Tyson Foods Inc., the biggest U.S. meat processor, wants in on the veggie protein market that’s hot with consumers and investors alike.
The meat giant is aiming to satisfy demands of “flexitarians,” a rapidly growing segment of people who eat meat but are cutting back and adding more vegetable-based protein to their diets. Tyson’s solution: a half-pea-protein, half-Angus-beef burger.
In what could be the biggest foray into the burgeoning alternative protein market this year, Tyson said it will debut the hybrid meat-plant patties and a series of other related products this year in grocery stores and restaurants. Chief Executive Noel White said he expects that the offerings will become a “billion-dollar brand” and that the company will be a leader in the space.
The company is joining the scrum of companies rushing headlong into meat alternatives after Beyond Meat Inc.’s sizzling initial public offering in May left them playing catch-up. Tyson sold its stake in Beyond Meat just before the stunning equity debut. Shares of El Segundo-based Beyond Meat shares are up more than five-fold since they started trading.
Tyson’s stock was up 0.6% on Thursday morning, while Beyond Meat shares were essentially flat.
Tyson produces a fifth of the nation’s chicken, beef and pork. More than 60% of consumers are actively adding protein to their diets, and 75% are open to including both meat and plant-based proteins, according to Noelle O’Mara, chief marketing officer at Tyson. For plant-based proteins specifically, 40% of consumers want more in their diets.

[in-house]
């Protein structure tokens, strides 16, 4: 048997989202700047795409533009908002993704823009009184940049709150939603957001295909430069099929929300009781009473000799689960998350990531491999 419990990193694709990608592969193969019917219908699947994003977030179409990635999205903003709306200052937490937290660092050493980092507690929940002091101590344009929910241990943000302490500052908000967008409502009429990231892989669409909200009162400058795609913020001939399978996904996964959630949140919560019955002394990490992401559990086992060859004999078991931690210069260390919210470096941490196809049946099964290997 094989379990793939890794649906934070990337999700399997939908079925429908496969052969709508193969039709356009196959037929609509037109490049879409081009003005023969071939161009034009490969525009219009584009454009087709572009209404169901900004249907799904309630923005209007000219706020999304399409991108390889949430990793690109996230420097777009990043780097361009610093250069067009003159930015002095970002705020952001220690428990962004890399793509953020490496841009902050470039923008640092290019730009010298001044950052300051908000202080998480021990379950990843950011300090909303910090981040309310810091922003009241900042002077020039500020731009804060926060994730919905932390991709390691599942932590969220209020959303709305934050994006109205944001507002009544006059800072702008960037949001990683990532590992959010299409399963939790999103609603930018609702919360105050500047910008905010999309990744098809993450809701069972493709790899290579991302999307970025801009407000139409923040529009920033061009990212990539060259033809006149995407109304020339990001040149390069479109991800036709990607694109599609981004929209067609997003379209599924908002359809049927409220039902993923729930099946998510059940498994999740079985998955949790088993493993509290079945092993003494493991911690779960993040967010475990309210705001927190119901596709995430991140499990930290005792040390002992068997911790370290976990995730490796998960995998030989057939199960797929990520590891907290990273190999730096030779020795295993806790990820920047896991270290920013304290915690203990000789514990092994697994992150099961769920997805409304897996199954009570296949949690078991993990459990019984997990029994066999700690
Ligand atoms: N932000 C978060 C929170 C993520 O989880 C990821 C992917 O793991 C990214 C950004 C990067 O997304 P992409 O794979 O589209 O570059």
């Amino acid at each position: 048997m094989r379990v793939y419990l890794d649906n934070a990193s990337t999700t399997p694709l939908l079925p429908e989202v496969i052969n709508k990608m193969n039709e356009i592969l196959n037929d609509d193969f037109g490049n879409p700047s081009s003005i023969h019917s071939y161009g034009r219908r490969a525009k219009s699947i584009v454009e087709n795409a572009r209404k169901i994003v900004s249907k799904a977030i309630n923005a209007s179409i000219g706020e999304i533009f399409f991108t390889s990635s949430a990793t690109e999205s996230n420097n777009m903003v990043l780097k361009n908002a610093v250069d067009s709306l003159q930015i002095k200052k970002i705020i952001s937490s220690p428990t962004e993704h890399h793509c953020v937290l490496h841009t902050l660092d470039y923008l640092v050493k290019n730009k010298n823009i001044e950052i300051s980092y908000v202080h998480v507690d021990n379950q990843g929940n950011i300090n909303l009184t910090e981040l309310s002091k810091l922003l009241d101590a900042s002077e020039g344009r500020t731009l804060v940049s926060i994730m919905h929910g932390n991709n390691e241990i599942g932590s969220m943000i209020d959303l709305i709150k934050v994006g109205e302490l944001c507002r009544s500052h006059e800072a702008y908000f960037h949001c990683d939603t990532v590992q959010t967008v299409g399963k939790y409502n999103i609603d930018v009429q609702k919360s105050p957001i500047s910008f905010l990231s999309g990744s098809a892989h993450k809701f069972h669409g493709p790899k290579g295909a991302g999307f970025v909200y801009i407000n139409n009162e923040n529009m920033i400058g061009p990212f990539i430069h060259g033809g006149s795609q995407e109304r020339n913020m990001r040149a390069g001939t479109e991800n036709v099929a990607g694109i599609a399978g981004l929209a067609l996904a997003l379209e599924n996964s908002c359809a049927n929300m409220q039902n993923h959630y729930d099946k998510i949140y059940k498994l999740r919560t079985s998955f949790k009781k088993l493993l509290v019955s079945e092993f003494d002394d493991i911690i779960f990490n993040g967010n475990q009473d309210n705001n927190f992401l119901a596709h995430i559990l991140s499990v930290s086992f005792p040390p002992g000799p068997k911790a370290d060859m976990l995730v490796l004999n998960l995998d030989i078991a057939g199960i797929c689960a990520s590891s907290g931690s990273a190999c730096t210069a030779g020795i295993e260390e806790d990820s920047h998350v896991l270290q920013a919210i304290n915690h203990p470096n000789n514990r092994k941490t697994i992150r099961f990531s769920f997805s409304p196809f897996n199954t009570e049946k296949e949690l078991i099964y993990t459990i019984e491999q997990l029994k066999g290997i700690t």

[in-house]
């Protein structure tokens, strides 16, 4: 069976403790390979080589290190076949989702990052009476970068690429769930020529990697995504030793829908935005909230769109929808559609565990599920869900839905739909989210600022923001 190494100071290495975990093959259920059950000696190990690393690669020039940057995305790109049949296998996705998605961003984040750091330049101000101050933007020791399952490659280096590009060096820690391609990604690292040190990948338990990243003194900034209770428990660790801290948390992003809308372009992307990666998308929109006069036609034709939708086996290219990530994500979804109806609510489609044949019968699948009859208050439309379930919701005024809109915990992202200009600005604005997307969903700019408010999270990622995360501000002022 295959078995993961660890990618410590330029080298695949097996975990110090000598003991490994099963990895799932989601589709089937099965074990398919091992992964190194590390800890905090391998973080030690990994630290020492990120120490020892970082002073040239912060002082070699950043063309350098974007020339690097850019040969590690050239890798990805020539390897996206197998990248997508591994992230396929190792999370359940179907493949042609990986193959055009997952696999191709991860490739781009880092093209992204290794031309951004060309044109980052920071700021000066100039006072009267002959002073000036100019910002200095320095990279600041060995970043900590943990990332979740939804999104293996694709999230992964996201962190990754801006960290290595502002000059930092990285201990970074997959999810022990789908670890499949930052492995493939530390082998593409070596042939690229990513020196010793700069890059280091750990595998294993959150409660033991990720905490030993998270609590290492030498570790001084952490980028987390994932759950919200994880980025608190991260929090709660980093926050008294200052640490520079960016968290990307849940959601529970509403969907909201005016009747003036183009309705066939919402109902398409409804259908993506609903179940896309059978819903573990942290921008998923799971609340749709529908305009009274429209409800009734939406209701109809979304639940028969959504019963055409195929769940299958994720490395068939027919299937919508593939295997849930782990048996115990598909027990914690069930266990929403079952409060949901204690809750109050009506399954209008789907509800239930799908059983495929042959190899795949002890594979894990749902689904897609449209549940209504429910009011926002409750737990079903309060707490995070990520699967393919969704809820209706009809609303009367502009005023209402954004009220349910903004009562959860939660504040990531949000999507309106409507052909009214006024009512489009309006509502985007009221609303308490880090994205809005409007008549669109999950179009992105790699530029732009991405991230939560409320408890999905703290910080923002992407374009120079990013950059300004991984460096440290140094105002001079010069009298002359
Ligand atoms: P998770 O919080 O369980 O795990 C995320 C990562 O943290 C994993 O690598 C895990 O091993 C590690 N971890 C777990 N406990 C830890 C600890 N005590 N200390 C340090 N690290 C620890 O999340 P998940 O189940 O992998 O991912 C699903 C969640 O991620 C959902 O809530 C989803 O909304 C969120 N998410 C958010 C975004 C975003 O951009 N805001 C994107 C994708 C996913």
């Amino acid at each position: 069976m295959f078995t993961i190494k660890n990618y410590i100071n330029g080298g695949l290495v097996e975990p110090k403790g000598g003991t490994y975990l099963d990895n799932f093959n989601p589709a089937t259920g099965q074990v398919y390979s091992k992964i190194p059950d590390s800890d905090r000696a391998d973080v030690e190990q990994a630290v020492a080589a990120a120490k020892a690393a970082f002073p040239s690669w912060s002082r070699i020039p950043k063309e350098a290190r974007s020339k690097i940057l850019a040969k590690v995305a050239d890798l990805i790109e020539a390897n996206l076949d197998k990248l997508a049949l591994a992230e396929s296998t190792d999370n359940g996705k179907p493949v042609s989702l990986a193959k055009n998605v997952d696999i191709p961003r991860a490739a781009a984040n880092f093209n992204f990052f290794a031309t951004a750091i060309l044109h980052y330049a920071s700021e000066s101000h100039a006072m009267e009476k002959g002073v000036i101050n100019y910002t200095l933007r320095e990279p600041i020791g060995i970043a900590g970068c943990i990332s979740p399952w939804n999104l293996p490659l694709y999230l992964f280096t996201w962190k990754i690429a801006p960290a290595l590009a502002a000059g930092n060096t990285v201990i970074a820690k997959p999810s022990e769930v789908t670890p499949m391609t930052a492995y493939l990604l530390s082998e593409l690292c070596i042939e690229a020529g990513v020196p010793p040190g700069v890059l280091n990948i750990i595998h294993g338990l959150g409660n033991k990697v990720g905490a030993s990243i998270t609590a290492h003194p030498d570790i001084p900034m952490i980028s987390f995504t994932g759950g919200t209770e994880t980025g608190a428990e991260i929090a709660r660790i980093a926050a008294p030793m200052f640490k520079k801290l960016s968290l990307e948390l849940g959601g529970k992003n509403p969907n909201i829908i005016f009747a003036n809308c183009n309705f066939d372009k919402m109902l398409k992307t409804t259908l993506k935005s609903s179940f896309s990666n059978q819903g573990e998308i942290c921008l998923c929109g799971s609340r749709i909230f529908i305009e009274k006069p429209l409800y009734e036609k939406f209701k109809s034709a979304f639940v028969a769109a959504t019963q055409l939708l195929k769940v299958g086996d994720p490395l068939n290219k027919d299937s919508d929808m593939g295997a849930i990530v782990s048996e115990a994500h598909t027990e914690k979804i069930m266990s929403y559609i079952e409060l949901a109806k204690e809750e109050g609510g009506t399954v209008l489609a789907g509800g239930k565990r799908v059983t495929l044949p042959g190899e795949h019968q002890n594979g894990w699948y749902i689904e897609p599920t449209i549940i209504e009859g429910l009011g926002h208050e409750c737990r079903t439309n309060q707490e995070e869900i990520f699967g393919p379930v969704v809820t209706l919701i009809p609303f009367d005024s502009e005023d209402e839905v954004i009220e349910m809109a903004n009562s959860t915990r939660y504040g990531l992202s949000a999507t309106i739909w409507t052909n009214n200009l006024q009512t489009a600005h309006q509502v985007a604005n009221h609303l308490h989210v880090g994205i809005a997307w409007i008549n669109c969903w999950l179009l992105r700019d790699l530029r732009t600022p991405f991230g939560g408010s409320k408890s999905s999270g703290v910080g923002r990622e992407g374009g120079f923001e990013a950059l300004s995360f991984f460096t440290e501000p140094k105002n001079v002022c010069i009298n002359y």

“We’ve confirmed that alternative protein is growing and that it makes sense for us to be a part of it,” O’Mara said by phone.
Tyson’s beef-pea hybrid burger, sold under the brand Raised & Rooted, is expected to reach consumers in the fall.
“The idea of a half-beef, half-plant burger is intriguing, said Jennifer Bartashus, Bloomberg Intelligence senior analyst. “It should appeal to people trying to make that slow transition into eating less meat. You’re easing into a change, and that’s what this product looks like it’s intending to do.”
Other new products Tyson plans to offer include sausages and meatballs made of a chicken-plant blend under the Aidells Whole Blends brand. The meat producer is also introducing a pure plant-based chicken nugget substitute, which will come to market this summer.
Tyson will be able to bring the products to market from the development stage in less than a year, and the company didn’t need to make extra investments to produce them, said Justin Whitmore, chief sustainability officer and head of alternative protein.
Whitmore declined to comment on price points or the size of investments or to provide any details on customers. The new products are coming to several major retailers where people regularly shop, he said. The blended burger and sausages are a noticeable shift away from that of the company’s purist vegan rivals, namely the Beyond and Impossible Burgers.
“We’re bringing forward an entire set of offerings across brands and channels that satisfy how consumers are eating today rather than one approach,” he said.
Tyson is making a health pitch as well with its new products. The hybrid burgers made of Angus beef and pea-protein isolate have fewer calories and less saturated fat than other pure plant-based burgers on the market, Whitmore said.
The move also fits into the sustainability goals for the giant producer of beef, a protein that has long weathered attacks from environmentalists who say the industry contributes heavily to greenhouse gas emissions. Tyson recently pledged to reduce emissions 30% by 2030.
“We care deeply about all proteins and what it takes to be as efficient as possible,” Whitmore said. “This fits in with our total story.”